Steven Pinker was born in Montreal in 1954 and is the Johnstone professor of psychology at Harvard University. He conducts research into visual cognition, psycholinguistics and social relations.
What’s your earliest memory?
It’s highly sensory and from the age of two: the soles of the feet of my pyjamas, with raised azure rubber dots.
Who are your heroes?
I’ve never had heroes. I appreciate people’s accomplishments while accepting them as human.
What book last changed your thinking?
Jonathan Rauch’s The Constitution of Knowledge softened my scepticism that social media fosters modern irrationality.
Which political figure do you look up to?
Eleanor Roosevelt, for shepherding along the Universal Declaration of Human Rights. I also admire Mikhail Gorbachev for what he didn’t do: send in the tanks to preserve the Soviet empire at a cost of prolonging totalitarianism.
What would be your “Mastermind” specialist subject?
Photography. It engages my aesthetics, my interest in visual cognition and my love of gadgets.
In which time and place, other than your own, would you like to live?
New York City in the 1950s. That was the heyday of hard bop jazz, witty Broadway plays, the great American songbook, abstract expressionism, modernist architecture such as the UN headquarters, and the Greenwich Village beat scene.
What TV show could you not live without?
I’m still alive because I’m a serial series binger: The Sopranos, Veep, Silicon Valley, Shetland, Shtisel, Call My Agent, Babylon Berlin, Family Business, Rake.
Who would paint your portrait?
Annie Leibovitz would shoot it.
What’s your theme tune?
For 25 years I’ve played “Journey to the Center of the Mind”, the only hit by the Amboy Dukes, at the start of my introductory psychology course. Musically superior are two songs called “Think”, one by Aretha Franklin, one by James Brown.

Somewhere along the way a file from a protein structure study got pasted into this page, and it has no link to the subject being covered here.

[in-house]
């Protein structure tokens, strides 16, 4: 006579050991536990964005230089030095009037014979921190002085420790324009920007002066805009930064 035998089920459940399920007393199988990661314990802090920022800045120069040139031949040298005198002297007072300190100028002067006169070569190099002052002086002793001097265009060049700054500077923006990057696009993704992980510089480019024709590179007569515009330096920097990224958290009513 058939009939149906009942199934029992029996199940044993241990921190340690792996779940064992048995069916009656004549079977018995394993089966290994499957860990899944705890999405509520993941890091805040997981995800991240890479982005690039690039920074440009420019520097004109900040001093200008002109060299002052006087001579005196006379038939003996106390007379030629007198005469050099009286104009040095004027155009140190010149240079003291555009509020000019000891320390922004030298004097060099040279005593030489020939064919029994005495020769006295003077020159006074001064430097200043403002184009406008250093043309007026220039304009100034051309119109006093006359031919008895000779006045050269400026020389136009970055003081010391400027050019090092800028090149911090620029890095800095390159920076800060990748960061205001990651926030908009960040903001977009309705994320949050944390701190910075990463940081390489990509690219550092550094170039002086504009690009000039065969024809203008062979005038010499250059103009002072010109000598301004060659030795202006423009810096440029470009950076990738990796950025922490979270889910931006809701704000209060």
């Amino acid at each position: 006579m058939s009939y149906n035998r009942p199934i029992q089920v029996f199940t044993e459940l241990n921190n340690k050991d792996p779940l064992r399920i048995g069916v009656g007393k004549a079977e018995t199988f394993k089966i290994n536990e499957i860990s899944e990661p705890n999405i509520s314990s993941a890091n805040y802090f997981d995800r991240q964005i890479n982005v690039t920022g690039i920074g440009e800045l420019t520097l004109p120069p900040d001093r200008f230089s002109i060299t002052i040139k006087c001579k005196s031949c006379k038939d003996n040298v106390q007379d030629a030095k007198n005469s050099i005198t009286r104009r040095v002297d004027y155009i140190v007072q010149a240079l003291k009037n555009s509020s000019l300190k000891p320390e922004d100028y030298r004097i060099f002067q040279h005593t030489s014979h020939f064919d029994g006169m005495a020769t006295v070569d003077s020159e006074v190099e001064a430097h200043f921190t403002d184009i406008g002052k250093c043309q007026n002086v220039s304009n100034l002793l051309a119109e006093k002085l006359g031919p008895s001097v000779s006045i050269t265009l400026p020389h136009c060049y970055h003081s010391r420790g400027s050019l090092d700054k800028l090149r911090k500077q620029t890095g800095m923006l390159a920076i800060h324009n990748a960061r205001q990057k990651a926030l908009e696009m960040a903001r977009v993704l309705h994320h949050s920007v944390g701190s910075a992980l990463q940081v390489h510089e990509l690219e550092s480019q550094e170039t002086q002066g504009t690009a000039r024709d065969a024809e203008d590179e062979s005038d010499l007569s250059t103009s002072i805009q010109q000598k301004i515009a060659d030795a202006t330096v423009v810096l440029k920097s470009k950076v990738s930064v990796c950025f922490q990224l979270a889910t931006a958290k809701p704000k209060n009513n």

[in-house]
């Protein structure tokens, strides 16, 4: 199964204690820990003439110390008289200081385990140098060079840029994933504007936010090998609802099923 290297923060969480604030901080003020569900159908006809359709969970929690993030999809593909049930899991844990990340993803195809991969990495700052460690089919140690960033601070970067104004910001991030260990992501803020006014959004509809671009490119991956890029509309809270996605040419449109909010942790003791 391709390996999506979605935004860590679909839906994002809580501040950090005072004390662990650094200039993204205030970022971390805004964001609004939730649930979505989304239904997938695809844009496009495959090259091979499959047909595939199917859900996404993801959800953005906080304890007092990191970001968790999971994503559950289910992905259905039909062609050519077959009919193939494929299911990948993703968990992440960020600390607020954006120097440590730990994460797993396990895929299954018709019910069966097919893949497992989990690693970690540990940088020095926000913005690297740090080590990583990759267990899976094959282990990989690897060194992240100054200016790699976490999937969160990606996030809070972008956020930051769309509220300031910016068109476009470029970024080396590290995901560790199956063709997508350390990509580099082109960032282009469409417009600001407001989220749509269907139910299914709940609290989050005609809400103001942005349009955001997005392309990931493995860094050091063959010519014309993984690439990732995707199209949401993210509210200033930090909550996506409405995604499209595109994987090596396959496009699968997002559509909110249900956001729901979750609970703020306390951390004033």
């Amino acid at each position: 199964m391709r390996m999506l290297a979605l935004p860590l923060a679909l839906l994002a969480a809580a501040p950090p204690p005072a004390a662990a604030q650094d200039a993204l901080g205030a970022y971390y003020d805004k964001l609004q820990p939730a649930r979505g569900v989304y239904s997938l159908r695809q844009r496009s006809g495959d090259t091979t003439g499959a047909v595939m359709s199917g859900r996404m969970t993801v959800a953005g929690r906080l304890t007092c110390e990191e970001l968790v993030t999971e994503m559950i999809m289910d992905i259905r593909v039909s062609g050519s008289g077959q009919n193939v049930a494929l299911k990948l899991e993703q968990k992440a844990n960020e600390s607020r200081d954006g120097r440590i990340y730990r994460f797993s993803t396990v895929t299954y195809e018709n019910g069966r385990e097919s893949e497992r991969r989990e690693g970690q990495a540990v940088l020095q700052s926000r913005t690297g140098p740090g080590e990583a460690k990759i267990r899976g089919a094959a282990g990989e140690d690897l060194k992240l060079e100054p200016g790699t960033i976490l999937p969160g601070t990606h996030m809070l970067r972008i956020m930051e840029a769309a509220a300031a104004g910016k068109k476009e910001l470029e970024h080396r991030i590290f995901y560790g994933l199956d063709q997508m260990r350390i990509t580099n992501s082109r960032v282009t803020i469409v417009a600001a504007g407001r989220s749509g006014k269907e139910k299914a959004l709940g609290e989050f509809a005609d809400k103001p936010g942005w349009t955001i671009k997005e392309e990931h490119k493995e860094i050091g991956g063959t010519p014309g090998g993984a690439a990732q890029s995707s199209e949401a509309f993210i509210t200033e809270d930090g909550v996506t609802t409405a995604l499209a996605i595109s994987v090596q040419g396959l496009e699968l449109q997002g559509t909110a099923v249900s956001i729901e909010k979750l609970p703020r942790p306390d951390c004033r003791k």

What’s the best piece of advice you’ve ever received?
Before I wrote The Language Instinct, an editor told me that most academics fail to reach a general audience because they treat readers as unintellectual simpletons. She advised me to think of them as intelligent and curious peers who happen not to know certain things that I know.
What’s currently bugging you?
The stupidification of academia in pursuit of dubious “social justice”: logical and statistical fallacies, primitive word magic, character assassination, censoring and memory holing controversial articles, rhetorical dirty tricks such as straw men and guilt by association.
What single thing would make your life better?
Happiness in the people I love.
When were you happiest?
Given my good fortune, singling out any time but “right now” would be cosmic ingratitude.
In another life, what job might you have chosen?
A constitutional lawyer, paid to engage in conceptual and moral argumentation.
Are we all doomed?
In the long run, yes. Biologists say that to an excellent first approximation (99.9 per cent), all species that have ever lived are extinct; we’re unlikely to be the one that cheats death forever. But in the next century, almost certainly not.
“Rationality: What It Is, Why It Seems Scarce, Why It Matters” by Steven Pinker is published by Allen Lane
This article appears in the 05 Jan 2022 issue of the New Statesman, Johnson's Last Chance